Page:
“And if we just connect it all, then we can help each other out. Send the offshore wind to Iceland in the winter and take the hydropower back in the summer.”

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The academic said that the energy crisis has also impacted the plans.

“Perhaps there's some joy to be had in that isolation for countries like Iceland,” she explained.

“If your energy market or your electricity prices are linked to gas like we have here in the UK, we have record high electricity prices for the past two years, whereas with Iceland, for example, their prices have held at a much more stable level.

“But we'll see what the future brings with energy market reform in the UK.”

Shapovalova said that if the UK and Scotland are serious about decarbonising their electricity, interconnections like the North Atlantic grid project are “key” if we want to maximise the efficiency of how we use renewable energy, especially given the lack of large-scale and cheap renewable energy storage.

“We see that already with interconnections between the UK (via England) and its European neighbours. When the wind is blowing, we are exporting that electricity to France, to Belgium, to the Netherlands,” she said.

“Whereas, when we are running low on wind, we can get some off France – nuclear electricity, for example – to supplement that.”

Shapovalova added that, in that sense, the project is “already there in many ways”.

“But there is also emphasis today on the network and cooperation – not only through technical interconnection and expertise sharing but also through the acknowledgement of shared challenges that exist, of the climate crisis and energy transition,” she added.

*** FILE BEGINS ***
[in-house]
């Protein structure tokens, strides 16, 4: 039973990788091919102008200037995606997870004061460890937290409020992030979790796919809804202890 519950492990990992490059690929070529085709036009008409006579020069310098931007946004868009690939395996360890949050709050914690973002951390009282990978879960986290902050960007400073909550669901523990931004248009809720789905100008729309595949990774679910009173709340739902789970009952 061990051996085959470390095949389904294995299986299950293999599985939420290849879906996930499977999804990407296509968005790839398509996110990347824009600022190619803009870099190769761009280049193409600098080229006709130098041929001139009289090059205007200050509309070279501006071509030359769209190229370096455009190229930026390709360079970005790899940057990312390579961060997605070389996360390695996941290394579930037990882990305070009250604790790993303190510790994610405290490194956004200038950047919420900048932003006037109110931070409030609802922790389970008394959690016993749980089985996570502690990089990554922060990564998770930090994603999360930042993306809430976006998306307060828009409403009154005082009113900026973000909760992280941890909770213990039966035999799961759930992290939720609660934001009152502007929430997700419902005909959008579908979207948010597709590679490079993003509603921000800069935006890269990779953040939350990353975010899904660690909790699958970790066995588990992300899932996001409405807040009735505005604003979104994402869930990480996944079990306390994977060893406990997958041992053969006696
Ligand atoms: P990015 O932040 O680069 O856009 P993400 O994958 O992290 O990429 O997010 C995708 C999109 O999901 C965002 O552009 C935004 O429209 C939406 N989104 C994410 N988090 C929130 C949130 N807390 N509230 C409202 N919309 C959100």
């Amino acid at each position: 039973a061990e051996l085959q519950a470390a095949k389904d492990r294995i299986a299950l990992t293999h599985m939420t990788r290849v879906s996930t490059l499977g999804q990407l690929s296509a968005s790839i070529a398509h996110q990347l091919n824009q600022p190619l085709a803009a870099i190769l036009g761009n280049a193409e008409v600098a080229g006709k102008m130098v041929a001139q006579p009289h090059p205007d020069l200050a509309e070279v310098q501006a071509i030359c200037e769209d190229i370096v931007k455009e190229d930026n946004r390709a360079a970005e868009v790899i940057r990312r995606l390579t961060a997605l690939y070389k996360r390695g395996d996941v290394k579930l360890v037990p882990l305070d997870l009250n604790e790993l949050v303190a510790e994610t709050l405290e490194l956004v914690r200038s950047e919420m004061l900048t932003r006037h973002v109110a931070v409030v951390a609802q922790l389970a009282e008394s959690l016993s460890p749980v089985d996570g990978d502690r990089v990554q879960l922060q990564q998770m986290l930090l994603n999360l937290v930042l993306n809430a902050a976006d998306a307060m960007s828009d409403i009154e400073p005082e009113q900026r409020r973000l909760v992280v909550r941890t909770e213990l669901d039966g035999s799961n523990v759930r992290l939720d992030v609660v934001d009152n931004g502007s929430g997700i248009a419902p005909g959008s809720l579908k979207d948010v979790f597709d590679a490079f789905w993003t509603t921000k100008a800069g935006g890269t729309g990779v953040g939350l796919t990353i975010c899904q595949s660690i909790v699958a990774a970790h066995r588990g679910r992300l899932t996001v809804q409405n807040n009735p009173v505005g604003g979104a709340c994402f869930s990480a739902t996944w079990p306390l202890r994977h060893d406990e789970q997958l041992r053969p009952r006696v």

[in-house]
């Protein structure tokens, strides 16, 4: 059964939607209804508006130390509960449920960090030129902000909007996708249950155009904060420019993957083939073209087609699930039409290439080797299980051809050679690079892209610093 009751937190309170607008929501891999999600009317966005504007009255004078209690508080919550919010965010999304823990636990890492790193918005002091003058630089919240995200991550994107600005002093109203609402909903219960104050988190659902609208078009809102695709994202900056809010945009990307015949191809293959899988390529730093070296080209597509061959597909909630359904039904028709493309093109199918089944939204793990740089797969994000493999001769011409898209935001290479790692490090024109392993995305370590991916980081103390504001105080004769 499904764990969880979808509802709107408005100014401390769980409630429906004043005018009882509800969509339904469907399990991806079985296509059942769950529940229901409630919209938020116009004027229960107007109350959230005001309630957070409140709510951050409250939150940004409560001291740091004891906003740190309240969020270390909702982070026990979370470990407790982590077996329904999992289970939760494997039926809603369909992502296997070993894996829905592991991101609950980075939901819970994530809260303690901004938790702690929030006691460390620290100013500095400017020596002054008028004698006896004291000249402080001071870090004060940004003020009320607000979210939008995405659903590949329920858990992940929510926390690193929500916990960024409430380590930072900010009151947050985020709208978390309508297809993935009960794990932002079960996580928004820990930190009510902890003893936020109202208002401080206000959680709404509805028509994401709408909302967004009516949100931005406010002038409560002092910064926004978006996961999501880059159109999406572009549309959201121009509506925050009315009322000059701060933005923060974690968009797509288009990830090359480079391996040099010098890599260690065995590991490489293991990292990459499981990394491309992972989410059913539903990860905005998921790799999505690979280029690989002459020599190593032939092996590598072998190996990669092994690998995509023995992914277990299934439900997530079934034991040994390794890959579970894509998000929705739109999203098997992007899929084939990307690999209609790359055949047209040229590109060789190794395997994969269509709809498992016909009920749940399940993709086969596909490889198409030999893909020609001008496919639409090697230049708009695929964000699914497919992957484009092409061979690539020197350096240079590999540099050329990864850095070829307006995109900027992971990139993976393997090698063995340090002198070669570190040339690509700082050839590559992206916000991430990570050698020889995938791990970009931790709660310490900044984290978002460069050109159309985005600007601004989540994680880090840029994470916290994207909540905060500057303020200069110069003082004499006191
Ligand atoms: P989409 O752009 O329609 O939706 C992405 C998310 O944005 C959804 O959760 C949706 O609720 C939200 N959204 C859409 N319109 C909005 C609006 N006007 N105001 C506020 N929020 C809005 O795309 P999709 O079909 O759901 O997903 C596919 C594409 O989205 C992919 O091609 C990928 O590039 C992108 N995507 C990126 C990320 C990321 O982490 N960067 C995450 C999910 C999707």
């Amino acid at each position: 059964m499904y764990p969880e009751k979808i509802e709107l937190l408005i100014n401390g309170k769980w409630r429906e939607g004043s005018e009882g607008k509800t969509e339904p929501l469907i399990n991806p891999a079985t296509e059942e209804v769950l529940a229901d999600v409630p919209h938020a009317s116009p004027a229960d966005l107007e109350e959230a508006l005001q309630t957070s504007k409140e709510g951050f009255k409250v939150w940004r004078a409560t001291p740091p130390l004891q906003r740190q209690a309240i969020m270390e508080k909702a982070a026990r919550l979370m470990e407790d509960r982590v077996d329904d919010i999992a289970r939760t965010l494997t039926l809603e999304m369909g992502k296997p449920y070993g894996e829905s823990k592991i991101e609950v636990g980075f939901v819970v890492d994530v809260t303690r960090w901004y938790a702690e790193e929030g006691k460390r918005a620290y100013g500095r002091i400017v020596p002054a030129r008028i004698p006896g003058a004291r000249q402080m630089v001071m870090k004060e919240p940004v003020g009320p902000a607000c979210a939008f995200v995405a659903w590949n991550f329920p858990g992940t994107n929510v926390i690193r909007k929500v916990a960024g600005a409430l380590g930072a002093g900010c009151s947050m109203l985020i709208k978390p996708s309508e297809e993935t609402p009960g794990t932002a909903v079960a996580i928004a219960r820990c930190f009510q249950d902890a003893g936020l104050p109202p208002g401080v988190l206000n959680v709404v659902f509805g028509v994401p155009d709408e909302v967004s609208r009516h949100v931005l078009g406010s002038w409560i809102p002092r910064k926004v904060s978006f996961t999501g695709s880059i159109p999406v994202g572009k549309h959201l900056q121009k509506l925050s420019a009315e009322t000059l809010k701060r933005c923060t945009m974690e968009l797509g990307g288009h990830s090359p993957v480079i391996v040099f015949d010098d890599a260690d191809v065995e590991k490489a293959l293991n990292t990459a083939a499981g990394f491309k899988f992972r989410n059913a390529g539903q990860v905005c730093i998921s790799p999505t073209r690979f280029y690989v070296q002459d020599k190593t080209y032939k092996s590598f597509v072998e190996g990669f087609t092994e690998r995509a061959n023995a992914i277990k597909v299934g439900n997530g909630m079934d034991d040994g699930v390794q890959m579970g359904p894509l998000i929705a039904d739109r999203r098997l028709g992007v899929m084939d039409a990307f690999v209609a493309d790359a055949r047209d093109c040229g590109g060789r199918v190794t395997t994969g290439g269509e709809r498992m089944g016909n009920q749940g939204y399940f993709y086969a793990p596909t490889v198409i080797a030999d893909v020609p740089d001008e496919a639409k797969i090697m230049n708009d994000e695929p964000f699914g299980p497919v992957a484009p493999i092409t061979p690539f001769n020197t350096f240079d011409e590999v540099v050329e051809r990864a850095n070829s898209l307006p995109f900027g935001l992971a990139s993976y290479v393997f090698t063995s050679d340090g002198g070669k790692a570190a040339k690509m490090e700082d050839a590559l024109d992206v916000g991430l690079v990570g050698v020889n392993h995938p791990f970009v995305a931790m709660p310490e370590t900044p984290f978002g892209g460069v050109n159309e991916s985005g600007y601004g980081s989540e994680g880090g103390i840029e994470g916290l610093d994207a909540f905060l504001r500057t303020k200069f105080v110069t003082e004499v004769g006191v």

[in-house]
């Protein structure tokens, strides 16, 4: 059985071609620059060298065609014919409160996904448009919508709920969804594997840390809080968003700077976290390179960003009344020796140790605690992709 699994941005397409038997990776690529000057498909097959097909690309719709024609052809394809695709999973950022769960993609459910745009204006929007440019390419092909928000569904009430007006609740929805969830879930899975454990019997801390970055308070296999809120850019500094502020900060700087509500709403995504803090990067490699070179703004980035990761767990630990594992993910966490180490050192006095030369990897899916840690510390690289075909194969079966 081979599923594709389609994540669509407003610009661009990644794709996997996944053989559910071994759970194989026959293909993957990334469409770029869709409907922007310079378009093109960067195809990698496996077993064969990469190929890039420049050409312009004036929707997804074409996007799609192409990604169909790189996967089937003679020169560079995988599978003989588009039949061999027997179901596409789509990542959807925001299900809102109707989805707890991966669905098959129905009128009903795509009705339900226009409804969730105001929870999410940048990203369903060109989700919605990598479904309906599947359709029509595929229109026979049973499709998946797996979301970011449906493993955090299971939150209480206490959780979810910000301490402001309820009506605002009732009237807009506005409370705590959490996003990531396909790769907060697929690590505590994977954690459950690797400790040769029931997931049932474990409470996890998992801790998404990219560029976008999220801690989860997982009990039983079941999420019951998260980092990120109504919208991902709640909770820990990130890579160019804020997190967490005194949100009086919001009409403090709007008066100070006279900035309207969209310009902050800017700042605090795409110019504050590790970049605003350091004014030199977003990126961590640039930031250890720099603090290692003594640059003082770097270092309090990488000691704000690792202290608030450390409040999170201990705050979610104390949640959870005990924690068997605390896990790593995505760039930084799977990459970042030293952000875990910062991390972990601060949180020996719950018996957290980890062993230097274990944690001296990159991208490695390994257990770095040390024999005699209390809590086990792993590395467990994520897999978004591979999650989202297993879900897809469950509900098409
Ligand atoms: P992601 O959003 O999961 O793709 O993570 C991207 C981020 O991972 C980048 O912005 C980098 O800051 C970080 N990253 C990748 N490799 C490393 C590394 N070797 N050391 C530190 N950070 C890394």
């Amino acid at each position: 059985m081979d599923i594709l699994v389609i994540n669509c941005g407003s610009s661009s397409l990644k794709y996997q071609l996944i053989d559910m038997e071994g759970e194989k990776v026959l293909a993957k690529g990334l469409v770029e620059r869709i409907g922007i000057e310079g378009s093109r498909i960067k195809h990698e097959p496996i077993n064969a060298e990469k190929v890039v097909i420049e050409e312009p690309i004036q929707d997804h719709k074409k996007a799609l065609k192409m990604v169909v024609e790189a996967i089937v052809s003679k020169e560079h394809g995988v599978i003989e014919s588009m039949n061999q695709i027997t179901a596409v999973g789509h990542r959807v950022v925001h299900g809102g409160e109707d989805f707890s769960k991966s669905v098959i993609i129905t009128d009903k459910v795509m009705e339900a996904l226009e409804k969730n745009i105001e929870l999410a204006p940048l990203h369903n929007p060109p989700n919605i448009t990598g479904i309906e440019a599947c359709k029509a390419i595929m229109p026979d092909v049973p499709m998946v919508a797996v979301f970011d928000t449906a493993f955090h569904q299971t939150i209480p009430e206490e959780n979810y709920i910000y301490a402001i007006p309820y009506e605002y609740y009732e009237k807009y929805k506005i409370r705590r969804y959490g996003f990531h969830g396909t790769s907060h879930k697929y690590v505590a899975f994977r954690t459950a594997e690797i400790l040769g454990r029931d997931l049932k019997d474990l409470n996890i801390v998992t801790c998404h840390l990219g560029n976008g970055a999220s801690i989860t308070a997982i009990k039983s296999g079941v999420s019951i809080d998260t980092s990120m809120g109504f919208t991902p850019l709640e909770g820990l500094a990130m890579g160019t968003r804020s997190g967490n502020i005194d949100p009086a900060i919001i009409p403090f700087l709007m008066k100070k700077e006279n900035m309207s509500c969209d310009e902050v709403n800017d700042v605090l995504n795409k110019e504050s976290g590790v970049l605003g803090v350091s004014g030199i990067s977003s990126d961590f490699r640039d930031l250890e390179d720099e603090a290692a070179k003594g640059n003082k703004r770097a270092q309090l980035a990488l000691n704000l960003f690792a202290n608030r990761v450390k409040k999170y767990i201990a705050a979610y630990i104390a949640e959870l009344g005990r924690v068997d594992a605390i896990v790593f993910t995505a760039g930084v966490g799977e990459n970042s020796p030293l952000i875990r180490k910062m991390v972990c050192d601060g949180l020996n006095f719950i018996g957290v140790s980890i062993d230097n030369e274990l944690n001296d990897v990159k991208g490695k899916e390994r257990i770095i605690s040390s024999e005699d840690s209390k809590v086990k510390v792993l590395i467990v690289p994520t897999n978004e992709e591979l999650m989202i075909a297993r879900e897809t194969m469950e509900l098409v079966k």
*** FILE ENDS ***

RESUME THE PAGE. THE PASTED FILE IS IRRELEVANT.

The academic also noted that Scotland  has to acknowledge the "limits of devolution" and the decisions Scottish ministers can and can't take on energy matters. 

The supply of electricity - including the operation of interconnectors - is currently a reserved matter, for example. The initiative to get this project off the ground may have to come from all parties. 

Mortensen, meanwhile, still believes that it is “realistic” that the North Atlantic electric grid project can still happen, mentioning recent presentations he has delivered at Arctic Circle conferences.

“It could be enormous. We have been working on it. The plans are really ambitious,” he said.

“People aren’t ready for it but they are listening.”

In the shorter term, the Faroese energy chief is excited about future collaboration between Scotland and other North Atlantic partners.

‘I'm just amazed at how far the Scottish have come in developing offshore wind because the plans there and licenses given are miles ahead," he said.

“I'm also active in the Nordic Council of Ministers and we decided last year to do a desktop study with all the Nordic countries, maybe including Scotland, to look at rules for developing offshore wind in the region.

“Scotland has an advantage right now and if it is going to build it out, it will get good cooperation from its North Atlantic neighbours.”

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Energy minister Gillian Martin (above) told The Sunday National that the North Sea has the potential to be the "battery of Europe". 

The SNP MSP added that the Scottish Government are committed to working with industry and partner countries to have a "fully interconnected North Sea grid" – opening up opportunities for the export of Scottish renewable energy and helping to "future-proof" the energy system.

She added: “Scotland produced more renewable electricity than it consumed in 2022, demonstrating the enormous potential we have to grow a green economy. It also demonstrates the growing opportunity we have to export electricity, together with hydrogen, as our capabilities increase still further in the coming years.

“We are working at pace to become a first mover in hydrogen exports and would like to see direct pipelines between Scotland and Europe considered as part of the hydrogen supply corridors explored by the European Hydrogen Backbone initiative.

“Our focus must be on giving investors, businesses and industry confidence in Scotland’s energy capabilities and potential for future growth and export. We have set out hugely ambitious targets for renewable energy and hydrogen and are working closely with our energy sector and our many close partners in Europe to drive forwards research, knowledge exchanges and working agreements to position Scotland as a trusted trading partner and a recognised leader in the global energy transition.”